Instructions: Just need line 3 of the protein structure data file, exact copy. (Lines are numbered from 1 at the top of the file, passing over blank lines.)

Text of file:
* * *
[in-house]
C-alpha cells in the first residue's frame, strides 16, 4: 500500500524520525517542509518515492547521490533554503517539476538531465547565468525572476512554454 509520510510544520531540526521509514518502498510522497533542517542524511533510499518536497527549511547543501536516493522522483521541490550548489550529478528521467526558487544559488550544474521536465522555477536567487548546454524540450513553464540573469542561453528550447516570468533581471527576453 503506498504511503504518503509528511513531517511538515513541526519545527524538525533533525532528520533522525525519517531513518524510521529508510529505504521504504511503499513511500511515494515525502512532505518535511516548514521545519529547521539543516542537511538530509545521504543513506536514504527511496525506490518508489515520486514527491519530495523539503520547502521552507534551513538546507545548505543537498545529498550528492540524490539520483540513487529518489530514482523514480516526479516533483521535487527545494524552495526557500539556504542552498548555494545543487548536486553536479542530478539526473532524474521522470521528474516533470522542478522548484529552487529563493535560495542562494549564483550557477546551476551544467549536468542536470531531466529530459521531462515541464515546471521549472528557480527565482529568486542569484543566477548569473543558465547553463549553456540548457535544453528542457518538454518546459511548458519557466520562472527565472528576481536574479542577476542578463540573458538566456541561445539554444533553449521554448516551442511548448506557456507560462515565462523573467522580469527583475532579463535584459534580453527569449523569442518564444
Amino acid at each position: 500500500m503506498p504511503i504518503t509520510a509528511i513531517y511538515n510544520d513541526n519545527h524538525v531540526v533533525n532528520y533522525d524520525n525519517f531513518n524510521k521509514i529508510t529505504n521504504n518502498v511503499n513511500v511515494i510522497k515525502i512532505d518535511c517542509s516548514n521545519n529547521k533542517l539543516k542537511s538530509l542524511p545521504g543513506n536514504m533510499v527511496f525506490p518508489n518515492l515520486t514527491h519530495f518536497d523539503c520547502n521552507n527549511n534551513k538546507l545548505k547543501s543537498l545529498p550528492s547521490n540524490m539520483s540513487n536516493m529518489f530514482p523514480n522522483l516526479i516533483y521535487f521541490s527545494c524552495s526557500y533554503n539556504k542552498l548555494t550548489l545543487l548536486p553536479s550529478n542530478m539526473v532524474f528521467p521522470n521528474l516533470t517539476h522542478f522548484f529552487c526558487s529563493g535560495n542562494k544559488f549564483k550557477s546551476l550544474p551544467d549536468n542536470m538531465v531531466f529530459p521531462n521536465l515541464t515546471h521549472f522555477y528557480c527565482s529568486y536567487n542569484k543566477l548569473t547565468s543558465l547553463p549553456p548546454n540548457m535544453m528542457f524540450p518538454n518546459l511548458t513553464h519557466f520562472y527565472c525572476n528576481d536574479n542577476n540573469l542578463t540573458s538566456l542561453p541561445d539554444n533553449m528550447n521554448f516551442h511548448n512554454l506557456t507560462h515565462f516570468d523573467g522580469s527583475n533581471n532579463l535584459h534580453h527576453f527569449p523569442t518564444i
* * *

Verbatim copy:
Amino acid at each position: 500500500m503506498p504511503i504518503t509520510a509528511i513531517y511538515n510544520d513541526n519545527h524538525v531540526v533533525n532528520y533522525d524520525n525519517f531513518n524510521k521509514i529508510t529505504n521504504n518502498v511503499n513511500v511515494i510522497k515525502i512532505d518535511c517542509s516548514n521545519n529547521k533542517l539543516k542537511s538530509l542524511p545521504g543513506n536514504m533510499v527511496f525506490p518508489n518515492l515520486t514527491h519530495f518536497d523539503c520547502n521552507n527549511n534551513k538546507l545548505k547543501s543537498l545529498p550528492s547521490n540524490m539520483s540513487n536516493m529518489f530514482p523514480n522522483l516526479i516533483y521535487f521541490s527545494c524552495s526557500y533554503n539556504k542552498l548555494t550548489l545543487l548536486p553536479s550529478n542530478m539526473v532524474f528521467p521522470n521528474l516533470t517539476h522542478f522548484f529552487c526558487s529563493g535560495n542562494k544559488f549564483k550557477s546551476l550544474p551544467d549536468n542536470m538531465v531531466f529530459p521531462n521536465l515541464t515546471h521549472f522555477y528557480c527565482s529568486y536567487n542569484k543566477l548569473t547565468s543558465l547553463p549553456p548546454n540548457m535544453m528542457f524540450p518538454n518546459l511548458t513553464h519557466f520562472y527565472c525572476n528576481d536574479n542577476n540573469l542578463t540573458s538566456l542561453p541561445d539554444n533553449m528550447n521554448f516551442h511548448n512554454l506557456t507560462h515565462f516570468d523573467g522580469s527583475n533581471n532579463l535584459h534580453h527576453f527569449p523569442t518564444i